PHP has register_globals. Because many do not know how to code, they reluctantly turned off this wonderful idea by default. Many comments agreed that it should be off. They just don't know how to code. So, i commented,
I disagree. register_globals is wonderful. It doesn't produce bad code, bad coders produce bad code!
When on a page, it usually does not matter where the data came from. If it does, simply refer to it by it's full address, including the array that stores it. That is, if the session defines a default that cannot be overridden, simply refer to it as $_SESSION["Variable"], and it cannot be overridden.
Conversely, if register_globals is off, getting variables can be a hassle. For example, say a form POSTs data to a page, but you want to let the user pass it as a GET manually, should they so wish. Turning register_globals means that the page needs to be go through each array to set another variable that holds the default. This gets especially confusing when they conflict with a session or the like, where some stored values are not to be changed, and others are meant to be mere defaults.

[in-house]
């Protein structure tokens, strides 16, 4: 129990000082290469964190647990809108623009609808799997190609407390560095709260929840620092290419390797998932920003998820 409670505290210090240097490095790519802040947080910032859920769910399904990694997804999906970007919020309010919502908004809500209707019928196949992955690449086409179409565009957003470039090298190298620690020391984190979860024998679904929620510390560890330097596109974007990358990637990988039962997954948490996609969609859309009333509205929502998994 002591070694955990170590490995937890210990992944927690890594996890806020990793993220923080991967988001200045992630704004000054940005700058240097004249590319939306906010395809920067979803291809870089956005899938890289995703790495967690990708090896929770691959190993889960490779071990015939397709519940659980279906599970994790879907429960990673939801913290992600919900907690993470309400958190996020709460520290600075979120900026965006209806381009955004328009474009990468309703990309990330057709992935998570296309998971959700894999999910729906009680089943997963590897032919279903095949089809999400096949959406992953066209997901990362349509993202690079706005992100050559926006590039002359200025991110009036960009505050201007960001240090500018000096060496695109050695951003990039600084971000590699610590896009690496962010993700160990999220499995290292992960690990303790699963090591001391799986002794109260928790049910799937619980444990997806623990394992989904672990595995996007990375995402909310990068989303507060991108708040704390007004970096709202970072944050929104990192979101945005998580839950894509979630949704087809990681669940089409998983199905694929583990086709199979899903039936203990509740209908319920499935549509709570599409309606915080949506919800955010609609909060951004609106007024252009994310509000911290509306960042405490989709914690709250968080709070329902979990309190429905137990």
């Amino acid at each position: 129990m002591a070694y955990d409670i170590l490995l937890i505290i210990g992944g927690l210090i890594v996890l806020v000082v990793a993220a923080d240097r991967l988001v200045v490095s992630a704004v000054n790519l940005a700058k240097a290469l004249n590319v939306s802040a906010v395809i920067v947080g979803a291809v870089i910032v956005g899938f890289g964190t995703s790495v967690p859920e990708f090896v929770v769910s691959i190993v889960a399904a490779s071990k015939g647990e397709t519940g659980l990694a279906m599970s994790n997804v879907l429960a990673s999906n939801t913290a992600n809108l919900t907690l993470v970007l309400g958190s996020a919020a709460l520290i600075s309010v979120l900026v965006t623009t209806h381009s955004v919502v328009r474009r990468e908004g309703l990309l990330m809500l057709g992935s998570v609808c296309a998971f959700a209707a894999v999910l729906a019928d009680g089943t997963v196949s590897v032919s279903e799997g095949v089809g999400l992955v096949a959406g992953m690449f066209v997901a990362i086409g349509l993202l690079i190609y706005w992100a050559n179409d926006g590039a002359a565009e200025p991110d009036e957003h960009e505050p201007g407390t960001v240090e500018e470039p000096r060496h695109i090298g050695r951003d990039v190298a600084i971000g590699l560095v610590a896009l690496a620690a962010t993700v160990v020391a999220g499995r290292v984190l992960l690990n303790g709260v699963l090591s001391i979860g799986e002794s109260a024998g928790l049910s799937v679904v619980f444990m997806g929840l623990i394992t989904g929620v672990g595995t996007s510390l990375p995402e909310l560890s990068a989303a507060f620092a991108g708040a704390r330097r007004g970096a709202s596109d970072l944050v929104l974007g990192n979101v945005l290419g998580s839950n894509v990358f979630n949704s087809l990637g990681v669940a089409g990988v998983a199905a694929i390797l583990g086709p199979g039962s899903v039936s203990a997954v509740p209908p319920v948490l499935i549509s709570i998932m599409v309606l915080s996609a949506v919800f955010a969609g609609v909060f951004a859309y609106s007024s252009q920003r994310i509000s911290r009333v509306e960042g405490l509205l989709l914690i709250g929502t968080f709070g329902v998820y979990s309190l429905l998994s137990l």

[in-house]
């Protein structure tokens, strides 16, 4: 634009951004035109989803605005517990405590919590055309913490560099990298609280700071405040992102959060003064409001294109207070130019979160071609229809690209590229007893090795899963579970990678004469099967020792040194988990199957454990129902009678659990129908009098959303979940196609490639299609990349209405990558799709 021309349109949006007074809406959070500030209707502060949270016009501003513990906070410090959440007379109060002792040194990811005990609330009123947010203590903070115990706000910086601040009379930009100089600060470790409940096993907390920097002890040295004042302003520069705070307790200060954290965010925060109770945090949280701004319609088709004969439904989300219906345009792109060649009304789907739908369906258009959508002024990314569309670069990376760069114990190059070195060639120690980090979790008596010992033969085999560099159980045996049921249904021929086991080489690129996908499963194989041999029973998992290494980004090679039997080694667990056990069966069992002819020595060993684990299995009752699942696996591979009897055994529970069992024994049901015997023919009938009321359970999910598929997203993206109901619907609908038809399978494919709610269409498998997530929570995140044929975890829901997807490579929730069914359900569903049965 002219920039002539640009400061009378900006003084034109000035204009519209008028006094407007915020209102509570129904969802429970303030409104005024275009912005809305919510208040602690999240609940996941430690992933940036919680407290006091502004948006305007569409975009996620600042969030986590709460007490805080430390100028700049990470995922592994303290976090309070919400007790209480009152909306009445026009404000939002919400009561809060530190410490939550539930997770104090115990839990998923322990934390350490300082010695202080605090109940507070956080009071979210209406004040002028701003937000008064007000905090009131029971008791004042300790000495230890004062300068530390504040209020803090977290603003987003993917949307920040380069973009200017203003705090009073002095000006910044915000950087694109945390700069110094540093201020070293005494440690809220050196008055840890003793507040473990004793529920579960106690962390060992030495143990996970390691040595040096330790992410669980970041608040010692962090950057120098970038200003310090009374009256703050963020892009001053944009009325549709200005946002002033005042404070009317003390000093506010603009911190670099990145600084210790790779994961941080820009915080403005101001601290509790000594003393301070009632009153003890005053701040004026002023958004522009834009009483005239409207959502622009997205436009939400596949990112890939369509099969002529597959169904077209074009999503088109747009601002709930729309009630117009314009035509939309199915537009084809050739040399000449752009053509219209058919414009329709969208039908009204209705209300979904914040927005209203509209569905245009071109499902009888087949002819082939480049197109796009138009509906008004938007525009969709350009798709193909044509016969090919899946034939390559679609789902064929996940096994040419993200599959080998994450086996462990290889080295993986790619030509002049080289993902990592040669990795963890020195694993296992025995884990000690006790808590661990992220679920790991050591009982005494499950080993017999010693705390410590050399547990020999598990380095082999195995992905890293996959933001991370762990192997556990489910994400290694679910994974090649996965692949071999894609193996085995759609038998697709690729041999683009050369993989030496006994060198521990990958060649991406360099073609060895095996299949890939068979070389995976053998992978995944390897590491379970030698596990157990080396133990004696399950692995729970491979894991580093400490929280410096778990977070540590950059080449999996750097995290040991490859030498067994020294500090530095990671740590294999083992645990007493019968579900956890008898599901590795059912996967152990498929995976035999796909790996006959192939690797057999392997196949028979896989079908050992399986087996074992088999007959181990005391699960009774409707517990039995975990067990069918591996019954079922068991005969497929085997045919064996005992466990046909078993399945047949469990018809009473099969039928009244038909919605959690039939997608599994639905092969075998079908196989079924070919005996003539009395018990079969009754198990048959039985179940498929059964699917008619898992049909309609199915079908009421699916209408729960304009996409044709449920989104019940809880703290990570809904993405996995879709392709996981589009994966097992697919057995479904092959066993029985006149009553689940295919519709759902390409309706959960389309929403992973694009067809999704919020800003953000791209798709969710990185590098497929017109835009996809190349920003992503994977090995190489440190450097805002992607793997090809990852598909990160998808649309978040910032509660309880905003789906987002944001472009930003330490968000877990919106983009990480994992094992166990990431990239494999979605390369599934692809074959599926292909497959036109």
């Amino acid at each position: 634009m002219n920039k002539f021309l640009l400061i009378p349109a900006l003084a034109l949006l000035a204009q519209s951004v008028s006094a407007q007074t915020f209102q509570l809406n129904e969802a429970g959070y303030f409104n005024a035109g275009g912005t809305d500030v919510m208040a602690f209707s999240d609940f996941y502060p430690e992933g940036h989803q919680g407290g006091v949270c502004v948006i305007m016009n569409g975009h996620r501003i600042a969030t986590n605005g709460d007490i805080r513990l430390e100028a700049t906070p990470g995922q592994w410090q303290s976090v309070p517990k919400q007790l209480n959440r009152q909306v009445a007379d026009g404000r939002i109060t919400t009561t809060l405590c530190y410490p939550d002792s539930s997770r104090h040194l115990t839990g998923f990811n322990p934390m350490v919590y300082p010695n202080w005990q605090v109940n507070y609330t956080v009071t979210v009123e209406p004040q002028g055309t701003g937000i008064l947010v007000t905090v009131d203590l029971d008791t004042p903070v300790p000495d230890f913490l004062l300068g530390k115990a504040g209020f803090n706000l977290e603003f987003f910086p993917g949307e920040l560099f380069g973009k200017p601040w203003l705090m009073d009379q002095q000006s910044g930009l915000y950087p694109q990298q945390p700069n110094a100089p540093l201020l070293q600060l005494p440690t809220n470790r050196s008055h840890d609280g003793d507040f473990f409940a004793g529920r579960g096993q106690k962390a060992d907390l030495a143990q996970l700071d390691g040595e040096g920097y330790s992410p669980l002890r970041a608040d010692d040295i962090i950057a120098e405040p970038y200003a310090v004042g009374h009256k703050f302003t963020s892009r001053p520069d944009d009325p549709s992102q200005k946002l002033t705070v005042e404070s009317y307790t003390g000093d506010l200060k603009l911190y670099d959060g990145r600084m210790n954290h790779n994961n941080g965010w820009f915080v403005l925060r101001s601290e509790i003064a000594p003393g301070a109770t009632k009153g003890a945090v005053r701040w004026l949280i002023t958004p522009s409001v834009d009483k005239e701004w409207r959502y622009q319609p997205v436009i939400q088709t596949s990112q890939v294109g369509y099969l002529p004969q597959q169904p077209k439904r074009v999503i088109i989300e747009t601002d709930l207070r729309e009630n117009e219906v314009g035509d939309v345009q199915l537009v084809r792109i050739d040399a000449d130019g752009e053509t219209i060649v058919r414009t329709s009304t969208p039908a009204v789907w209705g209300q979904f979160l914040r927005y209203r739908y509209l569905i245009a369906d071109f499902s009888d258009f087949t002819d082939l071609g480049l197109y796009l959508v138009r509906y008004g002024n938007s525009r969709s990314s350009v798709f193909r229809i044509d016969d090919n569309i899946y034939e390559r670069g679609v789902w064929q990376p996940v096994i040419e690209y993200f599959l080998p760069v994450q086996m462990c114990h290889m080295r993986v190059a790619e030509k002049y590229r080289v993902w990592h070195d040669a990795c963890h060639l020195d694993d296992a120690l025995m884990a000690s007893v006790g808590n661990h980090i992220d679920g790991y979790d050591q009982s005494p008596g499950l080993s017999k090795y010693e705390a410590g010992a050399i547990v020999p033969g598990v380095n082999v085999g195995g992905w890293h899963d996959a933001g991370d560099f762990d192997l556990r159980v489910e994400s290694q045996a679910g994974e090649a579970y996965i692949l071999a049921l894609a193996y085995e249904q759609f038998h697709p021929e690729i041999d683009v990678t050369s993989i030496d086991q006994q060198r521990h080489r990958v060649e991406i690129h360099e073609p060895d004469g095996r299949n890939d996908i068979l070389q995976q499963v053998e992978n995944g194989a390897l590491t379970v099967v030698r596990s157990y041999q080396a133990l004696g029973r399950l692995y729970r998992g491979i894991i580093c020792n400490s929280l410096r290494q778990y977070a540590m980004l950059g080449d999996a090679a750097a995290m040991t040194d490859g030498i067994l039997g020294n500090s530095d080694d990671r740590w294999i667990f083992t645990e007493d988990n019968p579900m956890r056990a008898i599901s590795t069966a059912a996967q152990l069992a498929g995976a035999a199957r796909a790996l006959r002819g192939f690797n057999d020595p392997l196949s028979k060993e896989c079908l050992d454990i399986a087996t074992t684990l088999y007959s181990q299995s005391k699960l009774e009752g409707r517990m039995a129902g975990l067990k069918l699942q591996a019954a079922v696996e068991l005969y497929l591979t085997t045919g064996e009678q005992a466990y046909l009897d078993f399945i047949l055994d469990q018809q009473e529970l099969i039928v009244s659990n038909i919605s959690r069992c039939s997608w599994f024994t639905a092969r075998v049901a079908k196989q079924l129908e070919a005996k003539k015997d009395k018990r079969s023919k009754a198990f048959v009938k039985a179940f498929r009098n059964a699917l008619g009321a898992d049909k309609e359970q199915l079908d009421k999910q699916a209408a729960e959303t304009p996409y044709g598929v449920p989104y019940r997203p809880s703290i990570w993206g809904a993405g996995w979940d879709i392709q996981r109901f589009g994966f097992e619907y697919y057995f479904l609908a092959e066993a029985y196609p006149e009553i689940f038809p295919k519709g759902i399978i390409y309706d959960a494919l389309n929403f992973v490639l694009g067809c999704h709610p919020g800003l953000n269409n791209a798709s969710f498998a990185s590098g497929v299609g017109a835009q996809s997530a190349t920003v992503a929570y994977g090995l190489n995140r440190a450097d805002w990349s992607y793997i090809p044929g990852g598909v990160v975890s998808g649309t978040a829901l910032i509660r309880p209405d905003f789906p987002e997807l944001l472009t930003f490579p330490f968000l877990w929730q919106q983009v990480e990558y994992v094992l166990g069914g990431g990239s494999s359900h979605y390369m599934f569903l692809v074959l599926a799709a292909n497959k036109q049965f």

The comment has been removed. Even if they disagree, censorship is a bad thing. Oh well.
PHP is pretty horribly designed anyway, and has little consistency. For example, in the variable functions some start off with "is" such as "isset()", others do not, such as "empty", which should be "IsEmpty". Then, they sometimes have underscored between words, such as "get_resource_type" and other time do not, such as "gettype".